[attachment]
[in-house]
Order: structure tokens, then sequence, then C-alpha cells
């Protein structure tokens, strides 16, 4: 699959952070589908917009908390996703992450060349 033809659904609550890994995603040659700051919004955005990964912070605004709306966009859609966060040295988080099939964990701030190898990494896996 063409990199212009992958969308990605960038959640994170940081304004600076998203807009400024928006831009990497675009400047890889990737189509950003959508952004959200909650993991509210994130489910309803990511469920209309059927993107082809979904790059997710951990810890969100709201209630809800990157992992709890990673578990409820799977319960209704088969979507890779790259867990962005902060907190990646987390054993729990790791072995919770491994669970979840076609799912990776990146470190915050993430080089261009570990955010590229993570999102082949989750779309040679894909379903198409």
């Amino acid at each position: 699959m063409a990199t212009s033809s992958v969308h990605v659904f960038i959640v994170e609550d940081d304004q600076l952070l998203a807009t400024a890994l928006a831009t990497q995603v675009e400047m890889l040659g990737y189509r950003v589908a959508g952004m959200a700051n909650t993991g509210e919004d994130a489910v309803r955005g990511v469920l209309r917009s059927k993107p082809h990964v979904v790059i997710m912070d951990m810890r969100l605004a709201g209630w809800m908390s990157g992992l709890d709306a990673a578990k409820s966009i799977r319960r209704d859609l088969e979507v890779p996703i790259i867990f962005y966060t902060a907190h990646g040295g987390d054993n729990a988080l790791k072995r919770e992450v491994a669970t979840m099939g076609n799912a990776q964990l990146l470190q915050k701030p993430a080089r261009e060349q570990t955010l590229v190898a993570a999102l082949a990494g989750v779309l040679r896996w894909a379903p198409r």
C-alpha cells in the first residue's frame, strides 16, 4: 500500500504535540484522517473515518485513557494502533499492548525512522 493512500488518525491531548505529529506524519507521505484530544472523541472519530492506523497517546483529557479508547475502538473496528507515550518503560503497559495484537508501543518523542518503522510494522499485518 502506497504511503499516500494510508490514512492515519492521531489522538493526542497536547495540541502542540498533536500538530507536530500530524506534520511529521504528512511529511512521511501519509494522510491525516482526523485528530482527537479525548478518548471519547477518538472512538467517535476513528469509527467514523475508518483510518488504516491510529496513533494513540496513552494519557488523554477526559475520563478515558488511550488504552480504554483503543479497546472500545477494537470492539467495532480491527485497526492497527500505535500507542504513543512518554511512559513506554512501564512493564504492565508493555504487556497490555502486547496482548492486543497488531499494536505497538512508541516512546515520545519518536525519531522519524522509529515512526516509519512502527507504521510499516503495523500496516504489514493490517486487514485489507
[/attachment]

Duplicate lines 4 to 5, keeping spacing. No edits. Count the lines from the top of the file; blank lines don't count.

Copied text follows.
């Amino acid at each position: 699959m063409a990199t212009s033809s992958v969308h990605v659904f960038i959640v994170e609550d940081d304004q600076l952070l998203a807009t400024a890994l928006a831009t990497q995603v675009e400047m890889l040659g990737y189509r950003v589908a959508g952004m959200a700051n909650t993991g509210e919004d994130a489910v309803r955005g990511v469920l209309r917009s059927k993107p082809h990964v979904v790059i997710m912070d951990m810890r969100l605004a709201g209630w809800m908390s990157g992992l709890d709306a990673a578990k409820s966009i799977r319960r209704d859609l088969e979507v890779p996703i790259i867990f962005y966060t902060a907190h990646g040295g987390d054993n729990a988080l790791k072995r919770e992450v491994a669970t979840m099939g076609n799912a990776q964990l990146l470190q915050k701030p993430a080089r261009e060349q570990t955010l590229v190898a993570a999102l082949a990494g989750v779309l040679r896996w894909a379903p198409r």
C-alpha cells in the first residue's frame, strides 16, 4: 500500500504535540484522517473515518485513557494502533499492548525512522 493512500488518525491531548505529529506524519507521505484530544472523541472519530492506523497517546483529557479508547475502538473496528507515550518503560503497559495484537508501543518523542518503522510494522499485518 502506497504511503499516500494510508490514512492515519492521531489522538493526542497536547495540541502542540498533536500538530507536530500530524506534520511529521504528512511529511512521511501519509494522510491525516482526523485528530482527537479525548478518548471519547477518538472512538467517535476513528469509527467514523475508518483510518488504516491510529496513533494513540496513552494519557488523554477526559475520563478515558488511550488504552480504554483503543479497546472500545477494537470492539467495532480491527485497526492497527500505535500507542504513543512518554511512559513506554512501564512493564504492565508493555504487556497490555502486547496482548492486543497488531499494536505497538512508541516512546515520545519518536525519531522519524522509529515512526516509519512502527507504521510499516503495523500496516504489514493490517486487514485489507